CHICAGO (CBS) — Six weeks into 2021, Chicago has already seen more than 220 carjackings – compared with just over 70 at this time last year.
It’s clear this crisis isn’t going away, and it needs a solution as big as the problem itself. CBS 2’s Marie Saavedra talked on Monday with one victim who learned something that could help police track down carjackers faster.READ MORE: 1 Dead, 2 Injured In I-57 Expressway Shooting Incident
A Chicago woman was running errands last week when she was the target of two carjackers. Her husband said they only found the car after it was towed and that towing company ran the plates and saw police flagged it as stolen.
Now, he is thinking of other ways that he, and we, can keep tabs on what we drive.
“It’s feeling powerless over a situation that shouldn’t be,” the man said.
The man asked us to protect his privacy – but not because he’s scared. He’s mad, after his wife was carjacked in Lincoln Park last week.
“It’s the fact that no matter what you do to protect those you love and the people around you, you’re always going to be vulnerable to some degree,” he said.
This was a Thursday afternoon in broad daylight. The woman was running errands at 3:45 p.m. on Armitage Avenue near Halsted Street.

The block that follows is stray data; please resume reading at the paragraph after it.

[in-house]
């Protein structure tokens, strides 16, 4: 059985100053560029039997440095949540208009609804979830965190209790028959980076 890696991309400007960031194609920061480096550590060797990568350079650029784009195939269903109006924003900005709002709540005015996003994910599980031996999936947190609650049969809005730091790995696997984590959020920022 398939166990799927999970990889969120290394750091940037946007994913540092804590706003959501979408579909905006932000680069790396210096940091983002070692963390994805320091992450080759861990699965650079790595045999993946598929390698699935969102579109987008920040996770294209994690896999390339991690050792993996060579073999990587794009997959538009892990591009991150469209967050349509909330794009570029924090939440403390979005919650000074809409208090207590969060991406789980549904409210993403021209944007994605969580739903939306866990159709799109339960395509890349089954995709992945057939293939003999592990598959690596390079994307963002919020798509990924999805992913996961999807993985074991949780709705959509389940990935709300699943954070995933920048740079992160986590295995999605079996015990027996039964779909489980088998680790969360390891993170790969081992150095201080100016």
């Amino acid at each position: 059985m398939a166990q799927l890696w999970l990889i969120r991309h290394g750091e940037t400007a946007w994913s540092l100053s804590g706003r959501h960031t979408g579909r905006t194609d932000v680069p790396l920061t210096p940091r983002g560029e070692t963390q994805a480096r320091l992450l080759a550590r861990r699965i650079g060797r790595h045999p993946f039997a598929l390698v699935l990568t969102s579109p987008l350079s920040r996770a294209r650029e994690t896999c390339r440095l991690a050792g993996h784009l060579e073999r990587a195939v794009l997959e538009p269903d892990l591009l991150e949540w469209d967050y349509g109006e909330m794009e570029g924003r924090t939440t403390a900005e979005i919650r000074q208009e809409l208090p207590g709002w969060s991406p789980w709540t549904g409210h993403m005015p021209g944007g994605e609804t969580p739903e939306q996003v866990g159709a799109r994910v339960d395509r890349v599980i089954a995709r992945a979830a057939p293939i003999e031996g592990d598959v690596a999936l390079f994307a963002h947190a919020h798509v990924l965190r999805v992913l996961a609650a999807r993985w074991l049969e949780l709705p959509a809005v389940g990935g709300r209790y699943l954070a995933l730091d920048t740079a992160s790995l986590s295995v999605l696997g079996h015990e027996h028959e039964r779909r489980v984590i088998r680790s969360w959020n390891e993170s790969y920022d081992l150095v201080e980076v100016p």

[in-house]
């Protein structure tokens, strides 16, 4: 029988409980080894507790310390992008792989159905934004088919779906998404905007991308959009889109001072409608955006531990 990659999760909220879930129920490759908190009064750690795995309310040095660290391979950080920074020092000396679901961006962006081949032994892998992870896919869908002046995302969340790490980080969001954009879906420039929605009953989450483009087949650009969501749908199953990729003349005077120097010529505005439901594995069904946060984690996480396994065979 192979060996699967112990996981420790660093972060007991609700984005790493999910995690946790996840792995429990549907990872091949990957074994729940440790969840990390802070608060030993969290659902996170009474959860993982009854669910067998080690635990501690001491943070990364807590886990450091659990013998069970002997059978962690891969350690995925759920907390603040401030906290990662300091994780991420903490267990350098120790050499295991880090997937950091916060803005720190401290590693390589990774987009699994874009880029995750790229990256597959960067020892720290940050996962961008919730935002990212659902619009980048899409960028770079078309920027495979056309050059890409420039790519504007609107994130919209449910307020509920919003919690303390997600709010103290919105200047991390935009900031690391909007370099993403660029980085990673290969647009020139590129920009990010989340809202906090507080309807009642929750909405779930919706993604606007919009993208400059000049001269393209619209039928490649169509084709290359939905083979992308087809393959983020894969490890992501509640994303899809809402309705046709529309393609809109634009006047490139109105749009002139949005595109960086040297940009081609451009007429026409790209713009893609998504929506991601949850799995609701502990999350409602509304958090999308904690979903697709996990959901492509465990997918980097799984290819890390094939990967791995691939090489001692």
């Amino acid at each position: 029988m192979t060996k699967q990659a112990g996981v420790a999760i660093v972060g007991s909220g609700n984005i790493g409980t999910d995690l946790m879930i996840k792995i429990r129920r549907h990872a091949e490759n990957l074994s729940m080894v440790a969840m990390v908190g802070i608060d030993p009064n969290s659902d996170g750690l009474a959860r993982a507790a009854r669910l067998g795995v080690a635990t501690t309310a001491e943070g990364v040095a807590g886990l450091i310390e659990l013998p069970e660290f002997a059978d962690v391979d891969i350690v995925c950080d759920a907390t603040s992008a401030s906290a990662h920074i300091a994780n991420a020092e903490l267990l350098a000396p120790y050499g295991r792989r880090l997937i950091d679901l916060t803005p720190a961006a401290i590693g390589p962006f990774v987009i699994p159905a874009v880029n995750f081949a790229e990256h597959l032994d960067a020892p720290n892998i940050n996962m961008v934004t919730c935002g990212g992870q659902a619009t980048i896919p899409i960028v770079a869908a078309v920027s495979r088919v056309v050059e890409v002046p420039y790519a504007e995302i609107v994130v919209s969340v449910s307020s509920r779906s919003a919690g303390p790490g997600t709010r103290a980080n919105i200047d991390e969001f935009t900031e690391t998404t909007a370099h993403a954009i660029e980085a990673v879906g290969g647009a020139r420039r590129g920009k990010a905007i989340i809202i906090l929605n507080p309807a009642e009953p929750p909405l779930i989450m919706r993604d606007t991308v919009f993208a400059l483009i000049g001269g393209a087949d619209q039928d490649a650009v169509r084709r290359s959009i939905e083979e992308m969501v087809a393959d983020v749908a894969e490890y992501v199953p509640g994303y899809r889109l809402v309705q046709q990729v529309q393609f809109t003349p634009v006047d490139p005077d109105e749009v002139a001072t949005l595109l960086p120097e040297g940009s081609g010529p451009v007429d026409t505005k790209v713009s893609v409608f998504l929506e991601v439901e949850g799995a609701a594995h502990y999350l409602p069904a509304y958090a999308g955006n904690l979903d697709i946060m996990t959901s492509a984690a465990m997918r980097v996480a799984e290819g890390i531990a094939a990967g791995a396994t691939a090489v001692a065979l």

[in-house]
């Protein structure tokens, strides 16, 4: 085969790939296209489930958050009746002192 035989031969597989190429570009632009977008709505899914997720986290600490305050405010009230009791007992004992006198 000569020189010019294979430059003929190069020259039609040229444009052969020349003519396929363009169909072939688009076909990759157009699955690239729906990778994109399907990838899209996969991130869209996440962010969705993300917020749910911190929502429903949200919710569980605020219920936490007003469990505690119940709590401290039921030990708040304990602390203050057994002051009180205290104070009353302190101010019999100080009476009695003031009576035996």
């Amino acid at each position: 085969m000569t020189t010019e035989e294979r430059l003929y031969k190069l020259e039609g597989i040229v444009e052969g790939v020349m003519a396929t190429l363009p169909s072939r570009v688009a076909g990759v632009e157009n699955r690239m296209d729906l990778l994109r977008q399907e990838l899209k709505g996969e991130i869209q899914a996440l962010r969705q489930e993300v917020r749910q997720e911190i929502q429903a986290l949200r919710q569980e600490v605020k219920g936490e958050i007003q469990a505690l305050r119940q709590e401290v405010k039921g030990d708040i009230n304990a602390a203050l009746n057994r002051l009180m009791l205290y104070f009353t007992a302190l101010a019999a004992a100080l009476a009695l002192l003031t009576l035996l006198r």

“She had just cleared the snow back to be on the sidewalk when somebody came up behind her, put a gun in her back and said, ‘Give me the keys,’” the husband said.
She did, and they peeled off, and so began Chicago Police officers’ efforts to find the car. And what the couple said detectives asked about in their search could be a tip for all of us.
“The other suggestion was if you have Sirius XM radio or any kind of satellite radio that you could give them a call, and they should be able to locate where the car is,” the man said.READ MORE: Chicago Weather: Temperatures Climbing; Sunny Skies Ahead
This couple did not have satellite radio, but that is one technology that could help find a vehicle. Another is OnStar, which works with law enforcement through its Stolen Vehicle Assistance program.
“Since 2009, OnStar has been able to slow vehicles down that have been confirmed stolen,” said OnStar’s Sherry LeVeque.
LeVeque says OnStar averages 30 to 40 calls for slowing down stolen vehicles per month across the U.S. It fields about 1,500 calls for general help with finding stolen vehicles monthly nationwide, with approximately 70 of those coming from Illinois.
“When conditions are appropriate and of course, when requested by law enforcement only,” she said.
The couple who was carjacked is now looking to technology like that, or smaller Bluetooth tracking devices to help find their car faster – should their bad luck strike twice.
“We’re going to load up on whatever we have to because of the climate of the world we’re living in right now,” the man said.
He praised the work of Chicago Police on this case, but as of late Monday, there were still no leads on the two people who held up his wife.
OnStar did not have any numbers on whether registrations for their service amid the rash of carjackings lately. But they did say they’re seeing more carjackings generally.
Unfortunately, OnStar also said technology has improved so it can make it harder to steal a car that’s just sitting there, so many criminals have reasoned it’s easier to threaten someone at gunpoint and steal their keys.MORE NEWS: Chicago Weather: Weekend Warmup